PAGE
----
But then it turns to examples related to common practices in temple worship in other nations. Temple prostitutes both male and female symbols of fertility. It prevents sexual intercourse with women during menstruation because of cleanliness. But this is coupled with a prohibition of offering one’s children as a sacrifice as was known of in the temple of Molech. To be guilty of this is to be punished by death by stoning.
Along with these examples, I quote, ‘You shall not lie with a male as with a woman.’ It follows with the instruction that neither male nor female is to have sexual relations with animals. The individuals will be put out of the community
In chapter nineteen along with instructions in line with a number of commandments some more sexual prohibitions are listed. Sexual relations with a female slave designated for another man as a free person. However she will not be put to death because she is not a free woman in society. Presumably she’s not so important that they both need to be punished by death. The man just needs to offer a sacrifice of a Ram in the temple to atone for his sins. We can at least find a common mind with the declaration that you must not defile your daughter by making her a prostitute. As they say touché. Daughters of priests who act as prostitutes are to be burnt to death.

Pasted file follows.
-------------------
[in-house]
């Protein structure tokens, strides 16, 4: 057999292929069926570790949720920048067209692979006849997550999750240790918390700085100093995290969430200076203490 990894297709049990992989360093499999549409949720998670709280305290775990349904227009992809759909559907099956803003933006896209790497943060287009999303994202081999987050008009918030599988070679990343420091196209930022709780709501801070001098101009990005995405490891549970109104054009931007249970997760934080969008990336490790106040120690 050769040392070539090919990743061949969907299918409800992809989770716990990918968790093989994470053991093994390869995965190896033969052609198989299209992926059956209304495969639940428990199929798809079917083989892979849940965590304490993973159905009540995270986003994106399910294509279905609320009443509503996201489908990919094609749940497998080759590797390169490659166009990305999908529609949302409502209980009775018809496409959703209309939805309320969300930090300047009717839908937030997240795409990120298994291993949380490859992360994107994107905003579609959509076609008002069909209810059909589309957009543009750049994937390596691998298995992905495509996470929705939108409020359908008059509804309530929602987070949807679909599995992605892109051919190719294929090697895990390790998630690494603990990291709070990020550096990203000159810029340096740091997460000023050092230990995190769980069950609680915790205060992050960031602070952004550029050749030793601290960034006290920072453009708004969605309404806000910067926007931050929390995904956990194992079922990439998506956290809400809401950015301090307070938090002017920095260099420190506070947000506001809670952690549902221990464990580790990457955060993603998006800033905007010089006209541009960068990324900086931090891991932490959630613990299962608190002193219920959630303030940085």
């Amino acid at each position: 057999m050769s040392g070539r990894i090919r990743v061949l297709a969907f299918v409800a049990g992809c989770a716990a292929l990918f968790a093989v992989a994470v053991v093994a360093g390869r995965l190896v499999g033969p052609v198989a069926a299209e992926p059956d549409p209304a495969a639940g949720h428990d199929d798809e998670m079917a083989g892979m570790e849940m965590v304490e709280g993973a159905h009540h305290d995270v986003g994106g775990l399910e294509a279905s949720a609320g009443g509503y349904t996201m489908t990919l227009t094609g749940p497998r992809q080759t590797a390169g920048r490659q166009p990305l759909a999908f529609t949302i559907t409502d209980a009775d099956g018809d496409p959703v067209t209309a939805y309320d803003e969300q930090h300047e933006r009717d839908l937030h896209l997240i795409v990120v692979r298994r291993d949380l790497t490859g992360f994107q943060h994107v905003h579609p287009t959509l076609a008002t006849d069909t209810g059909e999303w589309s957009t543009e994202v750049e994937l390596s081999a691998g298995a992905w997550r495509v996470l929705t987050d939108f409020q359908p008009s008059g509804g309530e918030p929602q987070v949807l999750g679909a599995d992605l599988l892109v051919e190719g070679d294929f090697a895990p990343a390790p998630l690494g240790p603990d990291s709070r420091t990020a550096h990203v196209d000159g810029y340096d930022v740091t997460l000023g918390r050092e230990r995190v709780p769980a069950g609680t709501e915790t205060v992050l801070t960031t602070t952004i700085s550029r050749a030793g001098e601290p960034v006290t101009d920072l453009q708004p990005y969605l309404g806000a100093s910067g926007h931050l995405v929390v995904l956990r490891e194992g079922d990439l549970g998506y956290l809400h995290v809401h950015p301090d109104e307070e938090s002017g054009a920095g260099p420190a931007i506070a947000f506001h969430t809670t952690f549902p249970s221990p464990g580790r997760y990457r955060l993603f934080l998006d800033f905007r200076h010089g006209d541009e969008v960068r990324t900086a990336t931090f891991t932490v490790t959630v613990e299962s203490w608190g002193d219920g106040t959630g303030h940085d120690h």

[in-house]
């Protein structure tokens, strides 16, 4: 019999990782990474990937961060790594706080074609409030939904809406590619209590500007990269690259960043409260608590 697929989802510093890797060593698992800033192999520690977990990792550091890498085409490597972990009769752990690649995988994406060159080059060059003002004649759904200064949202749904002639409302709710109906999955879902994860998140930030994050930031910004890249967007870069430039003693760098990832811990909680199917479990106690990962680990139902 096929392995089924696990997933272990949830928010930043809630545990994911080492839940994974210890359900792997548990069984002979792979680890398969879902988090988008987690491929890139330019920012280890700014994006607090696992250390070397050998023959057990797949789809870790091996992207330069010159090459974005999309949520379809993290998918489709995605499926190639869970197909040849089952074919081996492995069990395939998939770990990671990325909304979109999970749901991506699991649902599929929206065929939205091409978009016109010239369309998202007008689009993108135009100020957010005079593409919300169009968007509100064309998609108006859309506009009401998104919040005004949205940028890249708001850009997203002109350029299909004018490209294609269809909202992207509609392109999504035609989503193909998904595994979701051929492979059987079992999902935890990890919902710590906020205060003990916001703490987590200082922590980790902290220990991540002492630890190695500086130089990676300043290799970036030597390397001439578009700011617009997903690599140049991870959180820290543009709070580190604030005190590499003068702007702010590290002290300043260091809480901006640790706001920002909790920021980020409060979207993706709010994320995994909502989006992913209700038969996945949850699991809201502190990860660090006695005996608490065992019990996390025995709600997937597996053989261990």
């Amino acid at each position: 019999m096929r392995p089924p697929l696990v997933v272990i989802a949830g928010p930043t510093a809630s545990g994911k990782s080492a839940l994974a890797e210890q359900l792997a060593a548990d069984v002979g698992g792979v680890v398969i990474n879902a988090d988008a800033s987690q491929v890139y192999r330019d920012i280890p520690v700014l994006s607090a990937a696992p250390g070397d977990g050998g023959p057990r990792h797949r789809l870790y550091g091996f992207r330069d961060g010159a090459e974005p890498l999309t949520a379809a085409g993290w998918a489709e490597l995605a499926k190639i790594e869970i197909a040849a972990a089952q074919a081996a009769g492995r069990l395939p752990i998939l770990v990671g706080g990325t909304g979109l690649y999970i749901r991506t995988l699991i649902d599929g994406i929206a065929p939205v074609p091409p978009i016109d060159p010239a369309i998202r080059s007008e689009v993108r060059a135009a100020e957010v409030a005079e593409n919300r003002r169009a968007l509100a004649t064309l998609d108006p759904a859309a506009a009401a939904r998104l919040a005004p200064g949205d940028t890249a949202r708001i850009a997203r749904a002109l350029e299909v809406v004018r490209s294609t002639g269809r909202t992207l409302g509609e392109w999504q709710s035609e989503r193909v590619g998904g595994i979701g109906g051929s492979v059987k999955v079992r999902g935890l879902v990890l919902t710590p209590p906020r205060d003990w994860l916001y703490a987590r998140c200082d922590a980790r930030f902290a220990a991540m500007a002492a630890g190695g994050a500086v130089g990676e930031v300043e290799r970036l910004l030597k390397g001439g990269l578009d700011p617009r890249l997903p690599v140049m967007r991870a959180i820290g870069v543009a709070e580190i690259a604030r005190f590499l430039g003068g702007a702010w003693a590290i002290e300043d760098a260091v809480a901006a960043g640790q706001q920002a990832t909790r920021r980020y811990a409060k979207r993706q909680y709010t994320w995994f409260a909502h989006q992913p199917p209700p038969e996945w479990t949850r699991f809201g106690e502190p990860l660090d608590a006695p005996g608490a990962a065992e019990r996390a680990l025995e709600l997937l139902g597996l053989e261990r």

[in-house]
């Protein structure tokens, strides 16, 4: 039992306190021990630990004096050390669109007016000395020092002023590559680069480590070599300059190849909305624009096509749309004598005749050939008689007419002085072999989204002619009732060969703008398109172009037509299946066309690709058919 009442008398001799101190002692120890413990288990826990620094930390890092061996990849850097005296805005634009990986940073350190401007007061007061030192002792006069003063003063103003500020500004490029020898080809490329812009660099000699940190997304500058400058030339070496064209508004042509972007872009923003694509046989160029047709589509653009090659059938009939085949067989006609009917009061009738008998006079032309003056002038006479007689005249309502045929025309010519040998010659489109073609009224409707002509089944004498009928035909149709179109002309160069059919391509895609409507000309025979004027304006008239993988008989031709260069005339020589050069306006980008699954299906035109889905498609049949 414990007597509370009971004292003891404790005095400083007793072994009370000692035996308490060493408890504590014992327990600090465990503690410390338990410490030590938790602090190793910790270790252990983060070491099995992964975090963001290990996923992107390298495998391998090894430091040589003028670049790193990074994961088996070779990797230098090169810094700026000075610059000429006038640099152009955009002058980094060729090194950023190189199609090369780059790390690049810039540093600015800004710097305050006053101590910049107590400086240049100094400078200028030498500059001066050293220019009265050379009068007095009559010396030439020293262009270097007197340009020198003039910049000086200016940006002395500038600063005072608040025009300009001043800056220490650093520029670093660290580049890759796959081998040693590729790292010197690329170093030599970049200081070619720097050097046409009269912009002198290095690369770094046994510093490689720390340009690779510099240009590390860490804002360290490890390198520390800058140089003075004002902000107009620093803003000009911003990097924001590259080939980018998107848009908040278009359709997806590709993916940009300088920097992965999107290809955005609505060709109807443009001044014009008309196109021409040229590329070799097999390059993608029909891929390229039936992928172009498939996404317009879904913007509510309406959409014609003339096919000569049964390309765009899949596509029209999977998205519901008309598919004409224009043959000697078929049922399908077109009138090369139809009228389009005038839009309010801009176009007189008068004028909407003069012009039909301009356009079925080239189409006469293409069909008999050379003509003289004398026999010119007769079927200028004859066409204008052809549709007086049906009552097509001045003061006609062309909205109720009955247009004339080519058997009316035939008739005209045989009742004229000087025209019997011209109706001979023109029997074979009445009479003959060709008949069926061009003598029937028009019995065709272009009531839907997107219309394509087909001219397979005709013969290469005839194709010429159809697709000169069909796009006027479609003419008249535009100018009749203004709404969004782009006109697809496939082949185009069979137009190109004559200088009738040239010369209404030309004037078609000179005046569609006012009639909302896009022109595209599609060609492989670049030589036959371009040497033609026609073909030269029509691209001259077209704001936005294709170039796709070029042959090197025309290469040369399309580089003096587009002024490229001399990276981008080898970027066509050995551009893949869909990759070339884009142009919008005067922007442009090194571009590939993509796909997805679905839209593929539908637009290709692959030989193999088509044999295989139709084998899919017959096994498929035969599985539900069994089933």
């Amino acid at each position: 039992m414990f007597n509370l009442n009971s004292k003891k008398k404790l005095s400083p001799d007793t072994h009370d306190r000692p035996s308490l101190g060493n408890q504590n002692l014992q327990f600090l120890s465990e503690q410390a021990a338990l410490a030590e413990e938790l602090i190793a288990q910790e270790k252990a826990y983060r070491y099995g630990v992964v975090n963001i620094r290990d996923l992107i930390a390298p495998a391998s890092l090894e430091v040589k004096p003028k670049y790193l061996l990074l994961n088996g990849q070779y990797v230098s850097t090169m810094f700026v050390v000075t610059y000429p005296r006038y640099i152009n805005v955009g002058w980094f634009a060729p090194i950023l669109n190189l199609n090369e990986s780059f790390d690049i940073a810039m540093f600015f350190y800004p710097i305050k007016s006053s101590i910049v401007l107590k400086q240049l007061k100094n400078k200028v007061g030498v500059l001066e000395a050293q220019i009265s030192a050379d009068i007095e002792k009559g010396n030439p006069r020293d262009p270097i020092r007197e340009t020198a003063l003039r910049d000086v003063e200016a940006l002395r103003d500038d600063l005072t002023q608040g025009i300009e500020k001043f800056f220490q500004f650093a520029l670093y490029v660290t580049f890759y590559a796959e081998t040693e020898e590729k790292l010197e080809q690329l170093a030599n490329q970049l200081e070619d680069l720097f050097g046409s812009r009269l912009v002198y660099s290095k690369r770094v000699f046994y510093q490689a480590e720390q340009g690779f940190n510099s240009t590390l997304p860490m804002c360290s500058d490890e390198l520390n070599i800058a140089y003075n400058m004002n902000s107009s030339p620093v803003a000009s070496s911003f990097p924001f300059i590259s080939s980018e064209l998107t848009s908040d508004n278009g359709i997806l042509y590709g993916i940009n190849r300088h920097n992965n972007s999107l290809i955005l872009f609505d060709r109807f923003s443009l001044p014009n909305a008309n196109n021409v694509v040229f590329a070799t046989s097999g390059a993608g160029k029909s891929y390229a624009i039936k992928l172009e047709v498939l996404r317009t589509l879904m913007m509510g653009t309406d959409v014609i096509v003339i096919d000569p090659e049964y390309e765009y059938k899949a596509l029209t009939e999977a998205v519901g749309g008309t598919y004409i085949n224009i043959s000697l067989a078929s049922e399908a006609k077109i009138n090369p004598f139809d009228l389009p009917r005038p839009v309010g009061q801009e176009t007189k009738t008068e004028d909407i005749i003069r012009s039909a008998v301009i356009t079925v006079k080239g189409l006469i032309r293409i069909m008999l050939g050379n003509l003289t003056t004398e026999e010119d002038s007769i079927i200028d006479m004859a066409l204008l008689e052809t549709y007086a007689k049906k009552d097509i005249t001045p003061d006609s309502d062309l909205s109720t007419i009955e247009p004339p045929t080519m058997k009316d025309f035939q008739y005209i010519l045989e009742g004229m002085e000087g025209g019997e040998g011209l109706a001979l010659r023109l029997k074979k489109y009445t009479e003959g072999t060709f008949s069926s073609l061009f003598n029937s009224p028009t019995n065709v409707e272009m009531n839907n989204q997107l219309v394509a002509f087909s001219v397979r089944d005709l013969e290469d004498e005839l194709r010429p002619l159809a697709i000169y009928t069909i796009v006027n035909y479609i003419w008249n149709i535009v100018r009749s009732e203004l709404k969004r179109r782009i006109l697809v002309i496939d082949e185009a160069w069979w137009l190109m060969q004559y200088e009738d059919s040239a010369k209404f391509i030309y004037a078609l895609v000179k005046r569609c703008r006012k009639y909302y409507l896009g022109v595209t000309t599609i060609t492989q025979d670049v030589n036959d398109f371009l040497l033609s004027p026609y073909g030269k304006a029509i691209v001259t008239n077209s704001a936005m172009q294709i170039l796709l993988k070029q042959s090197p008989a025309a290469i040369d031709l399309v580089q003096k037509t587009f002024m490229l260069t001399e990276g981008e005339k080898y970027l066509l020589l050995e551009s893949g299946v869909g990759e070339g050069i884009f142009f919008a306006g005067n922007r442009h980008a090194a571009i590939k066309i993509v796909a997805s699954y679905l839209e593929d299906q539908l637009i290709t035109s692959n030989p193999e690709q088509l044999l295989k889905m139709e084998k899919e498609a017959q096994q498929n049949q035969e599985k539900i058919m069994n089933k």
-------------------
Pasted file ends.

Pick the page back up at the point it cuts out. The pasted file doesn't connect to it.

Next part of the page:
The list goes on but for our purposes we have outlined enough of the range of practices and punishments.
If we come back to the question of homosexuality we recall the sentence. ‘You shall not lie with a male as with a woman.’ To the literalist it is clear. It is ungodly. It is an eternal and universal truth.
To the contextualist there are many questions. Homosexual practice is presented once in the midst of examples of what is forbidden from temple rituals practiced in other religions.
Of all of the behaviours mentioned in the holiness code, there are hundreds that mean nothing to us. Many of them ignored by or defied by the common person of faith in our day. Is there any definitive guidance for you in the holiness code. Already there is a tendency to obey some passages and dismiss others as of no relevance for our society.